The world movement to restore and reclaim the commons can be a shared reference point for political action. Establish use rights to replace private property enclosure rights in land. End foreclosures and evictions. Recognize safe shelter as a human right.
Free public education for all with lifelong learning. Abolish the student loan system and cancel all student loan debt. Give living stipends for full and part time study.
Healthcare is a universal human right. As such, the people of the world are entitled to free, universal public healthcare based on world citizenry, not based on income or geopolitics.
Put solar panels on every building. Shift investments and incentives from fossil fuels and nuclear to clean renewable sources.
Convene into extended session a citizen-initiated World Peace Meeting, seeking to bring to just conclusions the many wars still hot in the world, to address global disarmament and mutual security agreements, and to mark a world shift from the time of the war system of domination, hierarchy, patriarchy, impunity, violence, coercion, etc., to a new time and new social contract of the “peace system” emphasizing partnership, cooperation, generosity, caring, sharing, nonviolence and healing from the time of war.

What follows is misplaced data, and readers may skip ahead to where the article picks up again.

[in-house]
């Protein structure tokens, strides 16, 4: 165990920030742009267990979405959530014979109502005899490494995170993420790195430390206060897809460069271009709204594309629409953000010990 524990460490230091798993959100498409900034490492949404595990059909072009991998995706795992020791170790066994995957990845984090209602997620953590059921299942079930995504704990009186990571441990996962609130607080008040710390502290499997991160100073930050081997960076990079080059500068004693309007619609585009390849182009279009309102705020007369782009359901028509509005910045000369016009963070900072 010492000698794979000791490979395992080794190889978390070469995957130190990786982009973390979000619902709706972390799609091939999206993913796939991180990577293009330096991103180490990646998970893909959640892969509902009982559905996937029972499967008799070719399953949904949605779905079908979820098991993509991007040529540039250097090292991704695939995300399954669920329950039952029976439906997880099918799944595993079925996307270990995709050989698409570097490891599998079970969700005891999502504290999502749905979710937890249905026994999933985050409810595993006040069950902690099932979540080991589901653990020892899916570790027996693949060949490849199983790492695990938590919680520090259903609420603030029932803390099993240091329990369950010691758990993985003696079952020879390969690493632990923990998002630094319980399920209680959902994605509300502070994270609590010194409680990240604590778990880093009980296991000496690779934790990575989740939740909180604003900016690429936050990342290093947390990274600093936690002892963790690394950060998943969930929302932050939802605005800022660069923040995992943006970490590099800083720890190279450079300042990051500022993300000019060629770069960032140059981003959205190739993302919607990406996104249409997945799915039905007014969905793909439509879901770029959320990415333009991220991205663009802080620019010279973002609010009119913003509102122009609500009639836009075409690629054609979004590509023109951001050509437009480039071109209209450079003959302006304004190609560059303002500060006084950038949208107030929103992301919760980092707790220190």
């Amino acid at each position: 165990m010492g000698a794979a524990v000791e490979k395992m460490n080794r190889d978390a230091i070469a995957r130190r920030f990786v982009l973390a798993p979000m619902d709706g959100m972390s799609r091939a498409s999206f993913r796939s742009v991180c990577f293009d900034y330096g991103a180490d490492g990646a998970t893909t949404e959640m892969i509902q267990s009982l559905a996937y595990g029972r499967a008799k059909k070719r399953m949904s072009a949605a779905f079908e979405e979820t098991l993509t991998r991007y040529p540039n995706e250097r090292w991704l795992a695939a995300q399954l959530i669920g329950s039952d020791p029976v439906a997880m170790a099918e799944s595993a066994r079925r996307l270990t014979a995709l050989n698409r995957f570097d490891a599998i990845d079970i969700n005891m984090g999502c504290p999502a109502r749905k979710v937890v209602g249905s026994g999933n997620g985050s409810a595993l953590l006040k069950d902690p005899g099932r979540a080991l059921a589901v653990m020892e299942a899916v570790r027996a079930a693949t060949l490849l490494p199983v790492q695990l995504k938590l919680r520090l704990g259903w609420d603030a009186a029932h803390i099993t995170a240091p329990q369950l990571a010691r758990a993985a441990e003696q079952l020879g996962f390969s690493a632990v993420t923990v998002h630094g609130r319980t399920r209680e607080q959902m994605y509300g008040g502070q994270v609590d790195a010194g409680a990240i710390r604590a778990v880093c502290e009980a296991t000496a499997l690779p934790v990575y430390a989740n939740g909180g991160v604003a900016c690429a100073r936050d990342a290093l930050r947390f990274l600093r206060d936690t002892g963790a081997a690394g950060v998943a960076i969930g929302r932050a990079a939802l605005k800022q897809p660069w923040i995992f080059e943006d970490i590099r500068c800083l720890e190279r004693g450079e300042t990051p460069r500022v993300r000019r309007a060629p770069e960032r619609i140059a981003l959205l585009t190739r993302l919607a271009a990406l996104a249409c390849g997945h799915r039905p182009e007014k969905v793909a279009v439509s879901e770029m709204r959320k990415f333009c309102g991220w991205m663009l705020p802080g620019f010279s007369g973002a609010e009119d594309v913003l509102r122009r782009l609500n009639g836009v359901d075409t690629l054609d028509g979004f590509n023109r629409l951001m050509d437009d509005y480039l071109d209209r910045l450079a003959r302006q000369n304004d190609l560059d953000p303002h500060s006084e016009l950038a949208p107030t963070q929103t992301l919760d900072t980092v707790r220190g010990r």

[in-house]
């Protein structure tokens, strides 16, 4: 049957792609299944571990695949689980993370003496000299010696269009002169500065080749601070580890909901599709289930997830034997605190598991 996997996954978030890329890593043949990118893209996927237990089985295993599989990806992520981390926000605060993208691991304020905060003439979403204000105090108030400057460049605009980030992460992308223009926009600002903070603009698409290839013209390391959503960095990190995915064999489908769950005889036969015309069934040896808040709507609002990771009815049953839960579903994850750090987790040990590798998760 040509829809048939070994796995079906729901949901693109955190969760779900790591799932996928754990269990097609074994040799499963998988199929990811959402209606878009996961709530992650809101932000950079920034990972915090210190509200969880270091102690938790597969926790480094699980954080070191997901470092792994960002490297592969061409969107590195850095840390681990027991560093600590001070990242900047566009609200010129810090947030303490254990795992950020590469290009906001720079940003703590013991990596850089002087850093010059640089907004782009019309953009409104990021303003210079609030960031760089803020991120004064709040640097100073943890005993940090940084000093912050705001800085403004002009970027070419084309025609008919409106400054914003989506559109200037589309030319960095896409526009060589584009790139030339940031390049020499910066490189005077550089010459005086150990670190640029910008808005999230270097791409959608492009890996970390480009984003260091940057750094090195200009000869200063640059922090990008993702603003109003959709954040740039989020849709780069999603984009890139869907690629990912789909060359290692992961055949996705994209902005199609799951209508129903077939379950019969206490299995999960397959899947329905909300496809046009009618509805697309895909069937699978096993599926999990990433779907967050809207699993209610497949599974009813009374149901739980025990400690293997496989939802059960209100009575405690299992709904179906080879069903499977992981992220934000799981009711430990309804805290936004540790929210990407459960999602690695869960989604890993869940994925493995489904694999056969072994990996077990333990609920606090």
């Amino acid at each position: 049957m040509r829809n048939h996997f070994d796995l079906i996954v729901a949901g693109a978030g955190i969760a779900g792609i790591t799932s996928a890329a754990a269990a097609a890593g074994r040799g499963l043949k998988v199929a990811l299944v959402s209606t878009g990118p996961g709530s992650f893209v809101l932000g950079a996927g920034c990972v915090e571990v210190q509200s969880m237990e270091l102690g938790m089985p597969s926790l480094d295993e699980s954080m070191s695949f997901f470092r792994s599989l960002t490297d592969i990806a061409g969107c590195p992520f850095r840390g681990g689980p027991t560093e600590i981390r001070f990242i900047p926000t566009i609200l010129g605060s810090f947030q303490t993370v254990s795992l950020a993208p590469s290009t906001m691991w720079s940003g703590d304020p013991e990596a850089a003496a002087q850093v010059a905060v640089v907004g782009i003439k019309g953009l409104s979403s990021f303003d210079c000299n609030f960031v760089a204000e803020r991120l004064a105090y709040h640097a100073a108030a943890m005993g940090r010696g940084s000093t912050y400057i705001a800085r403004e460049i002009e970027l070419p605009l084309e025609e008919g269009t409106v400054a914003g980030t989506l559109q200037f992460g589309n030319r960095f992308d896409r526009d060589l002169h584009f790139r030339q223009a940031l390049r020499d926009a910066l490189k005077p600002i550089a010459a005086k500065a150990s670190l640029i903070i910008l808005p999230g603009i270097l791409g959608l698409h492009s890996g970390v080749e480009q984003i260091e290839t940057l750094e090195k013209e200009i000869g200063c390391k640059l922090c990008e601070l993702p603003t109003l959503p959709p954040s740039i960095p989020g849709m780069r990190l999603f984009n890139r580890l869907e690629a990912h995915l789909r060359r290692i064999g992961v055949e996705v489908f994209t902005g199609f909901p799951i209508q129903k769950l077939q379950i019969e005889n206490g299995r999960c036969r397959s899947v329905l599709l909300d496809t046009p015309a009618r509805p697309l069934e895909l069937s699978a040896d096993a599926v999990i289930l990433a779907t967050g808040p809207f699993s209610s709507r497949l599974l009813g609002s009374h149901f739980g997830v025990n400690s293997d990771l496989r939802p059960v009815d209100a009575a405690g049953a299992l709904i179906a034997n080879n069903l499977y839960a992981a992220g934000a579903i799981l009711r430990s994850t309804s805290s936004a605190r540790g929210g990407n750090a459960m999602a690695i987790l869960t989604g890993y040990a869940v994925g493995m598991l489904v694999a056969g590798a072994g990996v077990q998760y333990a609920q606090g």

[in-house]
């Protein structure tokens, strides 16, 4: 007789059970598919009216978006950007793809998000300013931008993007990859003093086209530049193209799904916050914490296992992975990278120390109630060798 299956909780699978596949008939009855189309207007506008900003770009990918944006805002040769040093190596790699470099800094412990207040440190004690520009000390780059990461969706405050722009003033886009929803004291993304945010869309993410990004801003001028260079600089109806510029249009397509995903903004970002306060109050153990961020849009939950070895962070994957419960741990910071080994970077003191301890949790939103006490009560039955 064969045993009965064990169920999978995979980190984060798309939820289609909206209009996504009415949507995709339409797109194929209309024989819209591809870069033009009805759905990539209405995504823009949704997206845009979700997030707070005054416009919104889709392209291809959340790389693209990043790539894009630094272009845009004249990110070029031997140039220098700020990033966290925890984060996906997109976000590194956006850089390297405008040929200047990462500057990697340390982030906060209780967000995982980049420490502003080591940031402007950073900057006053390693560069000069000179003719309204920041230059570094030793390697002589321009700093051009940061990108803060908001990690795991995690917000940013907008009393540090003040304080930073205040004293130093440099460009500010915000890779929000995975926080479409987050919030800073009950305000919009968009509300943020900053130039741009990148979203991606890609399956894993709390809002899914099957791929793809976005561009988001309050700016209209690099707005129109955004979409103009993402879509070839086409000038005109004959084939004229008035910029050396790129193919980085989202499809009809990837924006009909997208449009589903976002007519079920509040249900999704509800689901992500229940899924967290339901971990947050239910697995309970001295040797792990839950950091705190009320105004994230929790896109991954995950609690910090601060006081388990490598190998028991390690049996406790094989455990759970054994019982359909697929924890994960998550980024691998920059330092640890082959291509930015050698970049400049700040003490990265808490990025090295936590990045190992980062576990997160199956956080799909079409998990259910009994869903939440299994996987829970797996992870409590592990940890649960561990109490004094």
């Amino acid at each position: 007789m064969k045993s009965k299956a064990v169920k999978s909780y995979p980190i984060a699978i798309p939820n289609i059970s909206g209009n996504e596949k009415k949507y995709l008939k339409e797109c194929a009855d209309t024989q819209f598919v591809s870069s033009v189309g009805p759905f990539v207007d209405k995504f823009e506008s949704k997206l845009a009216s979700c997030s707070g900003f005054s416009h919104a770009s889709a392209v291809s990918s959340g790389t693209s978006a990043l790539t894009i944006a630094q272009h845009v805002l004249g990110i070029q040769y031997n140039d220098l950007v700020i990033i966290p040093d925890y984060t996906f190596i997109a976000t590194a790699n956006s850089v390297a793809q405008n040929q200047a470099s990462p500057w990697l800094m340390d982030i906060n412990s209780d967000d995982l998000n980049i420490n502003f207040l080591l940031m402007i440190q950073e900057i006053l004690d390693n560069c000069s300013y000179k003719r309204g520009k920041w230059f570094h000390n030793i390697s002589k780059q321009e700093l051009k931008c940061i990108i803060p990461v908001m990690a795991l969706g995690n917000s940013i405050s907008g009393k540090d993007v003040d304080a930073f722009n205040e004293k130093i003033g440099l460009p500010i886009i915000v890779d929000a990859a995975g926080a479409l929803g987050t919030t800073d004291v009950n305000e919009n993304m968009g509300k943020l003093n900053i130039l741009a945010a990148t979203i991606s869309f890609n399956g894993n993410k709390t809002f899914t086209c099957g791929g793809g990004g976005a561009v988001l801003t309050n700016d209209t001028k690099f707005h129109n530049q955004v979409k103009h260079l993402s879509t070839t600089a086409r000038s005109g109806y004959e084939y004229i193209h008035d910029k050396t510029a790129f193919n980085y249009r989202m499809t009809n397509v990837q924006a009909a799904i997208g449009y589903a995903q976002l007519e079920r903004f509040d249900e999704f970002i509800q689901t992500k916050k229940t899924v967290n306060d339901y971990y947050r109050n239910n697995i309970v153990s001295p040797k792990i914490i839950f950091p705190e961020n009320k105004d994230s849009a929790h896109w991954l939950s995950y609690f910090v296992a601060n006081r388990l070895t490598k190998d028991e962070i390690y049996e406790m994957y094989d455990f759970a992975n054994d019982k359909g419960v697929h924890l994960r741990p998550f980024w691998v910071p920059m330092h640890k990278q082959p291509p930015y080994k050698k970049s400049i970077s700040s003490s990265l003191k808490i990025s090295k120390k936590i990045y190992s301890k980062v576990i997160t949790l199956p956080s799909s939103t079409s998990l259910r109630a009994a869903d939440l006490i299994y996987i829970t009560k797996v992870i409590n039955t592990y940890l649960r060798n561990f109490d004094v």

Extend jurisdiction of the International Criminal Court and amplify application of the Nuremberg Principles to all United Nations members. Bring Kissinger, Bush, Cheney, Rumsfeld, Obama and others to the Court for trial on charges of war crimes and crimes against humanity. End impunity. Begin accountability. Figure out terms of “truth and reconciliation,” and moral equivalents of revenge, so there can be “revolutions without executions.”
Transfer all nuclear weapons to the jurisdiction of the Security Council and International atomic energy agency for dismantling as part of the complete and total abolition of nuclear weapons and control of fissile material, worldwide.